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KeepingChickens
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Keeping Chickens Newsletter - Free Online Magazine
Keeping Chickens Newsletter - Free Online Magazine

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The chickens have the goats well-trained at Rikki's Refuge.
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Could this be the first music video to star chickens and ducks? :-)

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A chicken with attitude...
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The Poultry Yard by H. Y. Carpenter

The poultry yard — if we have one and I hope we have. A yard for the hens which is neither too sunny or too shady is a fine thing for fowls. If there be no natural made, some kind of artificial shade should be provided, even if it be nothing more than old feed sacks fastened to the fence. But the important thing with a yard is keeping it clean and the soil loose so that the hens may scratch in it. A hard packed yard may be better than none, but the usefulness of the space may be increased one hundred per cent by keeping the ground clean and well spaded.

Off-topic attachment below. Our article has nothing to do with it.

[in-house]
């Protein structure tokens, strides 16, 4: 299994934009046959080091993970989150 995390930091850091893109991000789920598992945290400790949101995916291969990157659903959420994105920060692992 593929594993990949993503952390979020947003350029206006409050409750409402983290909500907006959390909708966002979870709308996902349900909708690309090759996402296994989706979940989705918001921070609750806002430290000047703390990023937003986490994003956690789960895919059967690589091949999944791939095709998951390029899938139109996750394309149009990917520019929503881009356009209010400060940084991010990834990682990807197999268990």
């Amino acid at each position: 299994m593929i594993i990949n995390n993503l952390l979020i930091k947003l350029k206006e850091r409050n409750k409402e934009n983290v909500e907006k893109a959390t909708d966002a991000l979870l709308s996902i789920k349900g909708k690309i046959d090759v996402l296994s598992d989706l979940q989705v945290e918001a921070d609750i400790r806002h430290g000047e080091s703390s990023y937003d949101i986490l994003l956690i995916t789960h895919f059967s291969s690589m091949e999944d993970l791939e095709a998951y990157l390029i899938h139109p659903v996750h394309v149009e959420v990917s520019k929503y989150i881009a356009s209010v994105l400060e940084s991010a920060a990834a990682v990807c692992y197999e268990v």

One of the greatest mistakes in connection with a yard is to throw table scraps, corn husks, lawn clippings etc., on the ground. Table scraps should be fed in a trough or an old pan, while the place for corn husks and lawn clippings is inside the house. What is not eaten then serves as litter and cannot become obnoxious as when thrown in the yard. Some of the lawn clippings will be eaten but usually not all, while the birds will eat little if any of the corn husks. If these have been fed in the yard, the leavings soon become matted down, particularly if there has been a rain or two. The next time the yard is spaded this is turned under. Upon spading again this refuse comes to the surface, sour and ill-smelling; in fact, extremely nauseating. To avoid this, let such things be fed in pans or troughs, or else inside the coop. Before we spade our yard let us scrape it with a hoe or a scraper, removing what refuse and droppings there may be. Then we may spade the yard and not turn under anything that will decay. A yard is a grand thing for the fowls, but unless properly cared for may be of little actual value and even seriously objectionable.

Likewise our coops may be the subject of our neighbors' criticism. If we keep no male birds, one cause for complaint — that of early morning crowing — has been eliminated. But it is of the greatest importance that we keep our poultry yard and poultry house clean and free from odor. We should do that for ourselves and our hens, even though we would not care for our neighbors. It must not be forgotten that many cities and towns have ordinances regulating the keeping of chickens, even forbidding them within certain districts. The complaint of a single neighbor may bring us a peck of trouble and may result in our having to discontinue our backlot enterprise entirely. But if we will give our yard and coop the attention they deserve, it will be to our own interest as well as that of our birds and will give our neighbors no cause for complaint.

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